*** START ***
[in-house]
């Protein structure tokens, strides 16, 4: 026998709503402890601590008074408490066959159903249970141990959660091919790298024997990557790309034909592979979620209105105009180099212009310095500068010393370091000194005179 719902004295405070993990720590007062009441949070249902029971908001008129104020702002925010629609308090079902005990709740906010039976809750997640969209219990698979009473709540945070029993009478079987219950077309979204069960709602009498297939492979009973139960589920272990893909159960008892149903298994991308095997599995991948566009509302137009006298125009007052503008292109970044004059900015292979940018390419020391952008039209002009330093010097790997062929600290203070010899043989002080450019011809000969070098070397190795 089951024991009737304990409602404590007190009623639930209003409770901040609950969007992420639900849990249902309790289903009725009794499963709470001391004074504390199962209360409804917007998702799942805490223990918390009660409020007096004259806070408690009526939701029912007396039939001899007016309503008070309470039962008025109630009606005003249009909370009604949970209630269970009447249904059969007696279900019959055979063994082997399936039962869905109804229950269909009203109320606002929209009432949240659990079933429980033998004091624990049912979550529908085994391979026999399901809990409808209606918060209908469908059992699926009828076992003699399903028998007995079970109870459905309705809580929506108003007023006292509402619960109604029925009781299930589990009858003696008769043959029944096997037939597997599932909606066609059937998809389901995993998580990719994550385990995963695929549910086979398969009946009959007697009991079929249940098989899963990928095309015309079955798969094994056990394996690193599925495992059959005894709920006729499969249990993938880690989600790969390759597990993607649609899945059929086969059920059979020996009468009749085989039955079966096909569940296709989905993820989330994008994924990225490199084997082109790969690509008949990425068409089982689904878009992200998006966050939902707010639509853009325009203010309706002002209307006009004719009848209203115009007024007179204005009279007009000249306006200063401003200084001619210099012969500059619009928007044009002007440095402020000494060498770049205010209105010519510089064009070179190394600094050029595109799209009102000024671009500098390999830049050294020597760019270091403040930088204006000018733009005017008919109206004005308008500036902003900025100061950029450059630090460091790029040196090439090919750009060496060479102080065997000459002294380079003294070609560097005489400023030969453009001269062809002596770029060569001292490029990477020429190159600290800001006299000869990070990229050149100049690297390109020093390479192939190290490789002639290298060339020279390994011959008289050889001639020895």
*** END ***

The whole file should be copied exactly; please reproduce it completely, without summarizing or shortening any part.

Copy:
[in-house]
């Protein structure tokens, strides 16, 4: 026998709503402890601590008074408490066959159903249970141990959660091919790298024997990557790309034909592979979620209105105009180099212009310095500068010393370091000194005179 719902004295405070993990720590007062009441949070249902029971908001008129104020702002925010629609308090079902005990709740906010039976809750997640969209219990698979009473709540945070029993009478079987219950077309979204069960709602009498297939492979009973139960589920272990893909159960008892149903298994991308095997599995991948566009509302137009006298125009007052503008292109970044004059900015292979940018390419020391952008039209002009330093010097790997062929600290203070010899043989002080450019011809000969070098070397190795 089951024991009737304990409602404590007190009623639930209003409770901040609950969007992420639900849990249902309790289903009725009794499963709470001391004074504390199962209360409804917007998702799942805490223990918390009660409020007096004259806070408690009526939701029912007396039939001899007016309503008070309470039962008025109630009606005003249009909370009604949970209630269970009447249904059969007696279900019959055979063994082997399936039962869905109804229950269909009203109320606002929209009432949240659990079933429980033998004091624990049912979550529908085994391979026999399901809990409808209606918060209908469908059992699926009828076992003699399903028998007995079970109870459905309705809580929506108003007023006292509402619960109604029925009781299930589990009858003696008769043959029944096997037939597997599932909606066609059937998809389901995993998580990719994550385990995963695929549910086979398969009946009959007697009991079929249940098989899963990928095309015309079955798969094994056990394996690193599925495992059959005894709920006729499969249990993938880690989600790969390759597990993607649609899945059929086969059920059979020996009468009749085989039955079966096909569940296709989905993820989330994008994924990225490199084997082109790969690509008949990425068409089982689904878009992200998006966050939902707010639509853009325009203010309706002002209307006009004719009848209203115009007024007179204005009279007009000249306006200063401003200084001619210099012969500059619009928007044009002007440095402020000494060498770049205010209105010519510089064009070179190394600094050029595109799209009102000024671009500098390999830049050294020597760019270091403040930088204006000018733009005017008919109206004005308008500036902003900025100061950029450059630090460091790029040196090439090919750009060496060479102080065997000459002294380079003294070609560097005489400023030969453009001269062809002596770029060569001292490029990477020429190159600290800001006299000869990070990229050149100049690297390109020093390479192939190290490789002639290298060339020279390994011959008289050889001639020895």